My Eureka Moment ; Fifty Years Ago Tomorrow, Two Young Scientists Finally Solved Science's Greatest Mystery: The Structure of DNA. Here, One of Them, JAMES WATSON (Left), Describes the Moment He and Francis Crick Cracked the Code of Life
Watson, James, The Independent (London, England)
As was normal for a Saturday morning, I got to work at Cambridge University's Cavendish Laboratory earlier than Francis Crick on 28 February 1953. I had good reason for being up early. I knew that we were close - though I had no idea just how close - to figuring out the structure of a then little-known molecule called deoxyribonucleic acid: DNA. This was not any old molecule: DNA, as Crick and I appreciated, is the chemical structure that holds the very key to the nature of living things. It stores the hereditary information that is passed on from one generation to the next, and it orchestrates the complex world of the cell. Figuring out its three-dimensional structure - the architecture by which the molecule is put together - would, we hoped, provide a glimpse of what Crick referred to only half-jokingly as "the secret of life".
We already knew that DNA molecules consist of multiple copies of a single basic unit, the nucleotide, which comes in four forms: adenine (A), thymine (T), guanine (G), and cytosine (C). I had spent the previous afternoon making cardboard cut-outs of these various components, and now, undisturbed on a quiet Saturday morning, I could shuffle around the pieces of the three-dimensional jigsaw puzzle. How did they all fit together? Soon, I realised that a simple pairing scheme worked exquisitely well: A fitted neatly with T, and G with C. Was this it? Did the molecule consist of two chains linked together by A-T and G-C pairs? It was so simple, so elegant, that it almost had to be right. But I had made mistakes in the past, and before I could get too excited, my pairing scheme would have to survive the scrutiny of Crick's critical eye.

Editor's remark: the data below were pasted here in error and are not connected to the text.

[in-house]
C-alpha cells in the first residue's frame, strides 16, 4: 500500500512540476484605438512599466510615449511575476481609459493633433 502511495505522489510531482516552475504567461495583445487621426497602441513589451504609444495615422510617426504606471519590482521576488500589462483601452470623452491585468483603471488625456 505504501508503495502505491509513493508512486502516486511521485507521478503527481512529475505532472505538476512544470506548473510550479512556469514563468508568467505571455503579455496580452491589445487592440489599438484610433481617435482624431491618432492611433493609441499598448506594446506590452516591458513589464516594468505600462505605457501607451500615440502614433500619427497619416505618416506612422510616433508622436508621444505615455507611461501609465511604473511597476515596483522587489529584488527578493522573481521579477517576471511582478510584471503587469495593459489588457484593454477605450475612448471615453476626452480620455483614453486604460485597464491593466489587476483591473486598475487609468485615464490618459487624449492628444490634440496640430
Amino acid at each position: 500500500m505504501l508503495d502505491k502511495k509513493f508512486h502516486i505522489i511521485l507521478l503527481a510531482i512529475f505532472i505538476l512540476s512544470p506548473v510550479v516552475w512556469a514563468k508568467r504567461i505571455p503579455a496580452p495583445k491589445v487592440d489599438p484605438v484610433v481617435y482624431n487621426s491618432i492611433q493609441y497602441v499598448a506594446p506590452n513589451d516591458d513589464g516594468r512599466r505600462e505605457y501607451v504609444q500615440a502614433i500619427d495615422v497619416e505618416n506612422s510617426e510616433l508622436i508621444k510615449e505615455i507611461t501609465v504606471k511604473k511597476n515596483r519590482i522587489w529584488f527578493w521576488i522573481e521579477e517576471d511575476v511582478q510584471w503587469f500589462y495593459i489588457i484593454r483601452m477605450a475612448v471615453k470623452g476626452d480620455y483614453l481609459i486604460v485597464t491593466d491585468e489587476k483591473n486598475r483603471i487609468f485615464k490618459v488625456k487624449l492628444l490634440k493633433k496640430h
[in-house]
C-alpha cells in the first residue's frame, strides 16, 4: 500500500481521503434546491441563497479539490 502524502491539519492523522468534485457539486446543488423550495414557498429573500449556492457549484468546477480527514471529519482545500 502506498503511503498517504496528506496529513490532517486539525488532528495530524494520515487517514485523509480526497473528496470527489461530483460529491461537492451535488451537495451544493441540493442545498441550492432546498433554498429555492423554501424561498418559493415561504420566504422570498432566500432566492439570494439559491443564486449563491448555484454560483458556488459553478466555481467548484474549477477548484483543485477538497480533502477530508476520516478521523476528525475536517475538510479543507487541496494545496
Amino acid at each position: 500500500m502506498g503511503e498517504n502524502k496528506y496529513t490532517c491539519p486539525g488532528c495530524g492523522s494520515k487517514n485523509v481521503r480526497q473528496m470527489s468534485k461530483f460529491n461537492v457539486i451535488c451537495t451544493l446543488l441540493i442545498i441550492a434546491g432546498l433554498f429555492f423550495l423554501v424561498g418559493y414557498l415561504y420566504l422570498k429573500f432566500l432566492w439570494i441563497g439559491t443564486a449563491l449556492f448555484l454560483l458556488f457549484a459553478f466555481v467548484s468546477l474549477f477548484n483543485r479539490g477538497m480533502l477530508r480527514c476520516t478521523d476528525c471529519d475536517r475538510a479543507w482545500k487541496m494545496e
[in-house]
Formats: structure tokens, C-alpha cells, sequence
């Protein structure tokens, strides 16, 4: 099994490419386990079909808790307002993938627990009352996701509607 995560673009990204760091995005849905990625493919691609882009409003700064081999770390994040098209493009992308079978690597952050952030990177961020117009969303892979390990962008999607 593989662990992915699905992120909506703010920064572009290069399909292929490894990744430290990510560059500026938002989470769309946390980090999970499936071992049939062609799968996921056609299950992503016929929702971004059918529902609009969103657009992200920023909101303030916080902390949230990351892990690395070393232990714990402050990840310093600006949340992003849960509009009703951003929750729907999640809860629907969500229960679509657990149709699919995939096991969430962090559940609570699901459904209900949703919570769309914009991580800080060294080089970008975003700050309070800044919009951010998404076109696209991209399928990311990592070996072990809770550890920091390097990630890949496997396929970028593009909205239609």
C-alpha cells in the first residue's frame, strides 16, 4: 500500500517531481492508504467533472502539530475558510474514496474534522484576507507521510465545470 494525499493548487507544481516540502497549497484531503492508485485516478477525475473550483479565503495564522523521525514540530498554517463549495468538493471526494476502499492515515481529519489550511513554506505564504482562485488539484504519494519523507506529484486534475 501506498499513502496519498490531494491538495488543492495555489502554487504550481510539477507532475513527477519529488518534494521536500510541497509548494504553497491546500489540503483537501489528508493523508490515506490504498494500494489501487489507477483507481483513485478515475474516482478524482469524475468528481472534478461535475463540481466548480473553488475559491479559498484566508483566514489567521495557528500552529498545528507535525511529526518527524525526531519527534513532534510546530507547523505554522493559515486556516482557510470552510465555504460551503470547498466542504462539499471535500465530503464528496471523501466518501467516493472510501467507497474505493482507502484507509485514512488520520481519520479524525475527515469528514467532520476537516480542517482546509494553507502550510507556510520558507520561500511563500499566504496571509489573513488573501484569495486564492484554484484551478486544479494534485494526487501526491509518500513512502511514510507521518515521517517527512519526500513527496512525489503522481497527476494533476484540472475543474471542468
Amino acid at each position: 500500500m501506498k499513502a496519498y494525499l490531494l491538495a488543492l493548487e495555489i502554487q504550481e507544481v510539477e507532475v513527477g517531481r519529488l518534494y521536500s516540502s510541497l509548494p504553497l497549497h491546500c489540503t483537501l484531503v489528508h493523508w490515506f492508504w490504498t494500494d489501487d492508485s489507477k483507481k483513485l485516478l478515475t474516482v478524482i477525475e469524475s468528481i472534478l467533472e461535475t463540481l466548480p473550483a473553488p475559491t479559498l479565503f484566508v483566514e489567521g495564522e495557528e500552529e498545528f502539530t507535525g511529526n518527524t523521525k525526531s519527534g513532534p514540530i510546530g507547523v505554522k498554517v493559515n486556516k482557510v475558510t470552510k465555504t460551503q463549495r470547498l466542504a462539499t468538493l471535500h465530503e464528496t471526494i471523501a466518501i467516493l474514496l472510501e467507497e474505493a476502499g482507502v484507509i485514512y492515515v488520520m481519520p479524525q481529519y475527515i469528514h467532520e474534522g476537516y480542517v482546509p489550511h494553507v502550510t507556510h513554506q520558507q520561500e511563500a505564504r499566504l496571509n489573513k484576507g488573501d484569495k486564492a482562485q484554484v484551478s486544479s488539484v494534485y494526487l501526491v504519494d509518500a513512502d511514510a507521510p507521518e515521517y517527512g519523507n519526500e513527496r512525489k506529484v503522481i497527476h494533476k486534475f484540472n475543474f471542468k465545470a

It was an anxious wait. But I need not have worried: Crick realised straight away that my pairing idea implied a double-helix structure with the two molecular chains running in opposite directions. Everything known about DNA and its properties - the facts we had been wrestling with as we tried to solve the problem - made sense in light of those gentle complementary twists.
Most importantly, the way the molecule was organised immediately suggested solutions to two of biology's oldest mysteries: how hereditary information is stored, and how it is replicated. Despite this, Crick's brag in the Eagle, the pub where we habitually ate lunch, that we had indeed discovered that "secret of life", struck me as somewhat immodest, especially in a country such as England, where understatement is a way of life.
Crick, however, was right. Our discovery put an end to a debate as old as the human species: Does life have some magical, mystical essence, or is it, like any chemical reaction carried out in a science class, the product of normal physical/chemical processes? Is there something divine at the heart of a cell that brings it to life? The double helix answered that question with a definitive No.
Charles Darwin's theory of evolution, which showed how all of life is interrelated, was a major advance in our understanding of the world. The breakthroughs of the early bacteriologists, Theodor Schwann and Louis Pasteur, during the second half of the 19th century, were also an important step forward. But despite these advances, various forms of vitalism - the belief that physiochemical processes cannot explain life and its processes - lingered on. Many biologists, reluctant to accept natural selection as the sole determinant of the fate of evolutionary lineages, had invoked a poorly defined overseeing spiritual force to account for adaptation. Physicists, accustomed to dealing with a simple, pared-down world - a few particles, a few forces - found the messy complexity of biology bewildering. Maybe, they suggested, the processes at the heart of the cell go beyond the familiar laws of physics and chemistry. …